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UNH Joins in Reading of Landmark Play on Marriage Equality

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Dustin Lance Black
Academy Award-winning writer Dustin Lance Black

For two nights only, members of the university community will present a reading of the play “8” based on trial transcripts from California’s 2010 court fight over Proposition 8, the initiative that outlawed same-sex marriage in the state. It has since been overturned.

Written by Academy Award winner Dustin Lance Black, “8” will be performed Feb. 7, at 7 p.m. in the MUB Strafford Room. Tickets are free but must be reserved through the MUB ticket office. Seating is limited. 

The UNH cast will perform a second reading of “8” Friday, Feb. 10 at 7:30 p.m. at the historic Palace Theatre in Manchester. Tickets are $20 and can be reserved at www.palacetheatre.org.

The UNH production, directed by associate professor David Kaye, features a diverse cast made up of UNH faculty, students, staff and alumni.

“Here at UNH, we have been using theatre as a method of addressing social justice for many years,” Kaye said. “In 2004, we created a play on marriage equality to bring to area Rotary clubs. With this important issue once again coming to the state house floor, we were eager to join Broadway Impact to bring this equal rights play to our campus and the Palace Theatre in Manchester. It's a powerful script that reveals what is really at the heart of the issue.”

Tony Award-nominee Gavin Creel, co-founder of Broadway Impact, will be on campus to discuss the play. Prior to the reading, he will be at the UNH Museum of Art from 1 to 2 p.m. along with Kaye, who will discuss Creel’s Broadway musical career, and his involvement with Broadway Impact. This event is free and open to the public. Creel also will lead a talk after the reading.

“8” debuted on Broadway to much acclaim in September 2011. The play is slated for multi-city performances in 2012, including an all-star performance in Los Angeles featuring Academy Award-nominee George Clooney on March 3, 2012.

The UNH reading is being presented in partnership with the Department of Theatre and Dance, the Office of Multicultural Student Affairs, the UNH Alliance, the Discovery Program and the student organizations Mask and Dagger and WildActs: Theatre for Social Justice, with American Foundation for Equal Rights (AFER) and Broadway Impact.

“People need to witness what happened in the Proposition 8 trial, if for no other reason than to see inequality and discrimination unequivocally rejected in a court of law where truth and facts matter,” said Black, an AFER founding board member. “The goal of ‘8’ is to show the world that marriage equality is a basic constitutional right. The facts are on our side and truth always finds the light. AFER and Broadway Impact are doing all we can to help speed that process along.”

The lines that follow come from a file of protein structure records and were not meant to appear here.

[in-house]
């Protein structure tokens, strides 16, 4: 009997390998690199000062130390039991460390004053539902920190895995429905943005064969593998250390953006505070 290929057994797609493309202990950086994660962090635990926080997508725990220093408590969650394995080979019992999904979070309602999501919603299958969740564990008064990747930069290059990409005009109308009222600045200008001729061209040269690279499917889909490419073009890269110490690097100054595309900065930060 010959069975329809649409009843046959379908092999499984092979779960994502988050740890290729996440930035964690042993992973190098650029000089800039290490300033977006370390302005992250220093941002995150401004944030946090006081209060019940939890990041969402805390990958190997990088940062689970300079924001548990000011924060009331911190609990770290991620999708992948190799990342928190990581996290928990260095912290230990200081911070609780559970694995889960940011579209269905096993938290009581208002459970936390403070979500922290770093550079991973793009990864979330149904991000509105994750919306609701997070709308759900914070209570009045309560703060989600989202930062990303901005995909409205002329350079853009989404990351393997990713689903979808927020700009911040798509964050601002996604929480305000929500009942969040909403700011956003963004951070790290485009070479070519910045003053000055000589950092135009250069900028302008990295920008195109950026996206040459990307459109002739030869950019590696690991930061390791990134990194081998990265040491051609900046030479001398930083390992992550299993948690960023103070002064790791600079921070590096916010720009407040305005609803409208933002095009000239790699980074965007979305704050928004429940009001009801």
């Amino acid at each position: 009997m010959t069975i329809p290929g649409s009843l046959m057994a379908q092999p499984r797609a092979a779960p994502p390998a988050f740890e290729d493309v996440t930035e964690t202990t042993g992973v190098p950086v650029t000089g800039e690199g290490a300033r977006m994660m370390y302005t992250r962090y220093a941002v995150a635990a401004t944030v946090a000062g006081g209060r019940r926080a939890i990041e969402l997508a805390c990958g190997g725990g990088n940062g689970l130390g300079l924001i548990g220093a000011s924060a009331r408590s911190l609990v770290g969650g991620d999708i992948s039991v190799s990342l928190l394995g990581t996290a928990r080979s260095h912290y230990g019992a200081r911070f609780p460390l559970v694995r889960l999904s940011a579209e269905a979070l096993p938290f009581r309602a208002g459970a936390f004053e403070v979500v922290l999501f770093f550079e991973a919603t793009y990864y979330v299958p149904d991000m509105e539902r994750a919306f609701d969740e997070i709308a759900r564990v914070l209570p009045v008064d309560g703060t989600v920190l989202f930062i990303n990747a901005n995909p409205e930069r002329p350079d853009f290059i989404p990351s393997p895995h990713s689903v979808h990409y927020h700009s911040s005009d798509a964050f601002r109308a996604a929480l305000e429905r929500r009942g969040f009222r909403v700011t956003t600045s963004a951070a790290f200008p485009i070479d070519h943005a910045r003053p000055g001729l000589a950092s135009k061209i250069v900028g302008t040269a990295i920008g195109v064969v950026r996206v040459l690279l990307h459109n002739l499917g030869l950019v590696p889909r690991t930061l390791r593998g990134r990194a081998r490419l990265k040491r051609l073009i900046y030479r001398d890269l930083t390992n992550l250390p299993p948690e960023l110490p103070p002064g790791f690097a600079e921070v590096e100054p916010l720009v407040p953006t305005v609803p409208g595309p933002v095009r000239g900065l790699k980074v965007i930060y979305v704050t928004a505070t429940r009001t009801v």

Throughout 2012, AFER and Broadway Impact will license “8” to schools and community organizations nationwide in order to spur action, dialogue and understanding.

The story for “8” is framed by the trial’s historic closing arguments in June 2010, but features the best arguments and witness testimony presented by both legal teams. Scenes include reenactments of many of the jaw-dropping moments of trial, such as the admission by the Proposition 8 supporters’ star witness David Blankenhorn that “we would be more American on the day we permitted same-sex marriage than we were on the day before.”

AFER prevailed in federal district court when Chief Judge Walker concluded that California had no rational basis or vested interest in denying gay and lesbian marriage licenses, and thus found Proposition 8 “unconstitutional” on August 4, 2010, based on the Due Process and Equal Protection Clauses of the Fourteenth Amendment to the U.S. Constitution.  It is currently under appeal by the anti-marriage proponents and is being expedited through the court system at a relatively rapid pace.

Unfortunately, the American public was not given a chance to witness the historic trial because the proponents of Proposition 8 launched a number of desperate attempts to forever hide the trial videotapes.  Although the trial proceedings were open to the public, and all courtroom testimony and events were thoroughly documented, the trial video most vividly compares the weakness of the proponents’ arguments to the well-reasoned, valid and constitutionally-based arguments and evidence put forth by AFER’s renowned legal team, plaintiffs and expert witnesses.

The trial videotapes have been kept under seal due to a federal protective order, but after AFER attorneys made a strong case, Chief Judge Ware at the U.S. District Court agreed that the trial footage should and will be released to the public. The anti-marriage proponents immediately appealed Judge Ware’s decision, so the U.S. Court of Appeals for the Ninth Circuit heard oral arguments on December 8 regarding AFER’s motion to unseal the trial tapes. 

To reserve tickets, visit: www.unhmub.com/ticket. For information about the department’s 2012 season, visit www.unh.edu/theatre-dance